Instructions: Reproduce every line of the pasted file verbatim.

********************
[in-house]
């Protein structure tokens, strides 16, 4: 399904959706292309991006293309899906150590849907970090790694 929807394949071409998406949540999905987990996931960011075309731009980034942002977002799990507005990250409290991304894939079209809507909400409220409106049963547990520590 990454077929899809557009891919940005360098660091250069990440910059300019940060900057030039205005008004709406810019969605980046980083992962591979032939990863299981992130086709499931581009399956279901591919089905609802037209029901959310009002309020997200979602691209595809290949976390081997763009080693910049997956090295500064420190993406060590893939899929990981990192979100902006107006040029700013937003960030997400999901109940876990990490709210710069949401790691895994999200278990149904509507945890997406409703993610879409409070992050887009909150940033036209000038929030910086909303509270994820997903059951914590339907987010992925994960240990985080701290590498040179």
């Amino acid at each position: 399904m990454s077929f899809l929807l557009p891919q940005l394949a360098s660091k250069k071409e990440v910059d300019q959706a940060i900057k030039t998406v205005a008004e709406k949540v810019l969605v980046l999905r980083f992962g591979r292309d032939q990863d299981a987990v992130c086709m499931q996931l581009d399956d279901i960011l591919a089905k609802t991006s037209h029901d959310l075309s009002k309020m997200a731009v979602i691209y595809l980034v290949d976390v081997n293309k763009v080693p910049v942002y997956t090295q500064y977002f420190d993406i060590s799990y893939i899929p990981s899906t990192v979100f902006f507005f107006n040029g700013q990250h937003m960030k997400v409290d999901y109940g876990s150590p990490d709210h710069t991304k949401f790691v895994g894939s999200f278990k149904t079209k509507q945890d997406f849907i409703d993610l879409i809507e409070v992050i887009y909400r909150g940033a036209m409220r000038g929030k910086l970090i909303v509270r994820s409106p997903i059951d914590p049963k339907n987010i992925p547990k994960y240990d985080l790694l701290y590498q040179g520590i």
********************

[in-house]
């Protein structure tokens, strides 16, 4: 399904959706292309991006293309899906150590849907970090790694 929807394949071409998406949540999905987990996931960011075309731009980034942002977002799990507005990250409290991304894939079209809507909400409220409106049963547990520590 990454077929899809557009891919940005360098660091250069990440910059300019940060900057030039205005008004709406810019969605980046980083992962591979032939990863299981992130086709499931581009399956279901591919089905609802037209029901959310009002309020997200979602691209595809290949976390081997763009080693910049997956090295500064420190993406060590893939899929990981990192979100902006107006040029700013937003960030997400999901109940876990990490709210710069949401790691895994999200278990149904509507945890997406409703993610879409409070992050887009909150940033036209000038929030910086909303509270994820997903059951914590339907987010992925994960240990985080701290590498040179």
């Amino acid at each position: 399904m990454s077929f899809l929807l557009p891919q940005l394949a360098s660091k250069k071409e990440v910059d300019q959706a940060i900057k030039t998406v205005a008004e709406k949540v810019l969605v980046l999905r980083f992962g591979r292309d032939q990863d299981a987990v992130c086709m499931q996931l581009d399956d279901i960011l591919a089905k609802t991006s037209h029901d959310l075309s009002k309020m997200a731009v979602i691209y595809l980034v290949d976390v081997n293309k763009v080693p910049v942002y997956t090295q500064y977002f420190d993406i060590s799990y893939i899929p990981s899906t990192v979100f902006f507005f107006n040029g700013q990250h937003m960030k997400v409290d999901y109940g876990s150590p990490d709210h710069t991304k949401f790691v895994g894939s999200f278990k149904t079209k509507q945890d997406f849907i409703d993610l879409i809507e409070v992050i887009y909400r909150g940033a036209m409220r000038g929030k910086l970090i909303v509270r994820s409106p997903i059951d914590p049963k339907n987010i992925p547990k994960y240990d985080l790694l701290y590498q040179g520590i």